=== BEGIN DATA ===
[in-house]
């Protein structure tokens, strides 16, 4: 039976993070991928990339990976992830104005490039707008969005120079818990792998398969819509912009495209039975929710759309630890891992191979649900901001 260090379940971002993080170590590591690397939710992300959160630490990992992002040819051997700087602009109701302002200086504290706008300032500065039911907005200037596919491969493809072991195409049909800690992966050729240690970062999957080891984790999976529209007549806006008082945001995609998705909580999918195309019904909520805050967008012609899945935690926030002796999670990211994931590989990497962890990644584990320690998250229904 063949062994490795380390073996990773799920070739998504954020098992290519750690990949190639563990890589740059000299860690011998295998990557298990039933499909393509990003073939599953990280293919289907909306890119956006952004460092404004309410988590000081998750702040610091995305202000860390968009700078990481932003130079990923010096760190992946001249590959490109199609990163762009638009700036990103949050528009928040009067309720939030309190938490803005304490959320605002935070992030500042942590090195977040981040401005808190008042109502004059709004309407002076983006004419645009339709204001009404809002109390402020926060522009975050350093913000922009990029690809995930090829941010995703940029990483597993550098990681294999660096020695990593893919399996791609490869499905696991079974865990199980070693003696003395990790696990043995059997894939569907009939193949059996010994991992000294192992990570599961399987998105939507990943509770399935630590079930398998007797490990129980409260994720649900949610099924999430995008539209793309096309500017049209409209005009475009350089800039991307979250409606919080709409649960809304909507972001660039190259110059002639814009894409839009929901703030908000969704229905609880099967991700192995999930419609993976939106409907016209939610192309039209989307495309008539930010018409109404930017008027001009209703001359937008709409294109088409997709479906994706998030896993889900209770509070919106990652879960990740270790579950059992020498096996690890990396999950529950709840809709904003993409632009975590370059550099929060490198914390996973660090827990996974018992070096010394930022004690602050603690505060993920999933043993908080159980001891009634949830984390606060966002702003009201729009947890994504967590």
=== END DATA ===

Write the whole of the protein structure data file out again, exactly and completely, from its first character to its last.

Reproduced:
[in-house]
């Protein structure tokens, strides 16, 4: 039976993070991928990339990976992830104005490039707008969005120079818990792998398969819509912009495209039975929710759309630890891992191979649900901001 260090379940971002993080170590590591690397939710992300959160630490990992992002040819051997700087602009109701302002200086504290706008300032500065039911907005200037596919491969493809072991195409049909800690992966050729240690970062999957080891984790999976529209007549806006008082945001995609998705909580999918195309019904909520805050967008012609899945935690926030002796999670990211994931590989990497962890990644584990320690998250229904 063949062994490795380390073996990773799920070739998504954020098992290519750690990949190639563990890589740059000299860690011998295998990557298990039933499909393509990003073939599953990280293919289907909306890119956006952004460092404004309410988590000081998750702040610091995305202000860390968009700078990481932003130079990923010096760190992946001249590959490109199609990163762009638009700036990103949050528009928040009067309720939030309190938490803005304490959320605002935070992030500042942590090195977040981040401005808190008042109502004059709004309407002076983006004419645009339709204001009404809002109390402020926060522009975050350093913000922009990029690809995930090829941010995703940029990483597993550098990681294999660096020695990593893919399996791609490869499905696991079974865990199980070693003696003395990790696990043995059997894939569907009939193949059996010994991992000294192992990570599961399987998105939507990943509770399935630590079930398998007797490990129980409260994720649900949610099924999430995008539209793309096309500017049209409209005009475009350089800039991307979250409606919080709409649960809304909507972001660039190259110059002639814009894409839009929901703030908000969704229905609880099967991700192995999930419609993976939106409907016209939610192309039209989307495309008539930010018409109404930017008027001009209703001359937008709409294109088409997709479906994706998030896993889900209770509070919106990652879960990740270790579950059992020498096996690890990396999950529950709840809709904003993409632009975590370059550099929060490198914390996973660090827990996974018992070096010394930022004690602050603690505060993920999933043993908080159980001891009634949830984390606060966002702003009201729009947890994504967590």